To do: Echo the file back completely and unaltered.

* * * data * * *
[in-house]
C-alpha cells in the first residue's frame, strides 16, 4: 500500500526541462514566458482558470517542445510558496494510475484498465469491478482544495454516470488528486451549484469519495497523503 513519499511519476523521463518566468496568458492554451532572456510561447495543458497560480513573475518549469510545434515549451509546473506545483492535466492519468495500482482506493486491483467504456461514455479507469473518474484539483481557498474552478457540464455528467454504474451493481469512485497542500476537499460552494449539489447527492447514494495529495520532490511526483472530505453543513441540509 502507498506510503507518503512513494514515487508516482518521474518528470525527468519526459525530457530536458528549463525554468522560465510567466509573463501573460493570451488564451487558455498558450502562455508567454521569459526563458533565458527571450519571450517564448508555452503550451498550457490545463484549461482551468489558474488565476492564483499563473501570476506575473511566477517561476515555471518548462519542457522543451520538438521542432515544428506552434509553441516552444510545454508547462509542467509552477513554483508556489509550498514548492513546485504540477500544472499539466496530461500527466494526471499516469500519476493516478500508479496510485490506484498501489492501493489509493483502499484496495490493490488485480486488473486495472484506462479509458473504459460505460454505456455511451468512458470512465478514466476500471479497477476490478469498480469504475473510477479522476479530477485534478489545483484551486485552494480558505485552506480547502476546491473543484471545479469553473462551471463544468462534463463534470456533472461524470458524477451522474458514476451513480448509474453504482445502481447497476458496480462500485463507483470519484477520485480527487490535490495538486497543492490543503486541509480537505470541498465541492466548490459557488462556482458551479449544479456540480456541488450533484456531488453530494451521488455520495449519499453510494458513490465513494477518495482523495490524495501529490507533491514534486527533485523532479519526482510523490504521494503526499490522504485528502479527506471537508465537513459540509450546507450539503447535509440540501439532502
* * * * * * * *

[in-house]
C-alpha cells in the first residue's frame, strides 16, 4: 500500500526541462514566458482558470517542445510558496494510475484498465469491478482544495454516470488528486451549484469519495497523503 513519499511519476523521463518566468496568458492554451532572456510561447495543458497560480513573475518549469510545434515549451509546473506545483492535466492519468495500482482506493486491483467504456461514455479507469473518474484539483481557498474552478457540464455528467454504474451493481469512485497542500476537499460552494449539489447527492447514494495529495520532490511526483472530505453543513441540509 502507498506510503507518503512513494514515487508516482518521474518528470525527468519526459525530457530536458528549463525554468522560465510567466509573463501573460493570451488564451487558455498558450502562455508567454521569459526563458533565458527571450519571450517564448508555452503550451498550457490545463484549461482551468489558474488565476492564483499563473501570476506575473511566477517561476515555471518548462519542457522543451520538438521542432515544428506552434509553441516552444510545454508547462509542467509552477513554483508556489509550498514548492513546485504540477500544472499539466496530461500527466494526471499516469500519476493516478500508479496510485490506484498501489492501493489509493483502499484496495490493490488485480486488473486495472484506462479509458473504459460505460454505456455511451468512458470512465478514466476500471479497477476490478469498480469504475473510477479522476479530477485534478489545483484551486485552494480558505485552506480547502476546491473543484471545479469553473462551471463544468462534463463534470456533472461524470458524477451522474458514476451513480448509474453504482445502481447497476458496480462500485463507483470519484477520485480527487490535490495538486497543492490543503486541509480537505470541498465541492466548490459557488462556482458551479449544479456540480456541488450533484456531488453530494451521488455520495449519499453510494458513490465513494477518495482523495490524495501529490507533491514534486527533485523532479519526482510523490504521494503526499490522504485528502479527506471537508465537513459540509450546507450539503447535509440540501439532502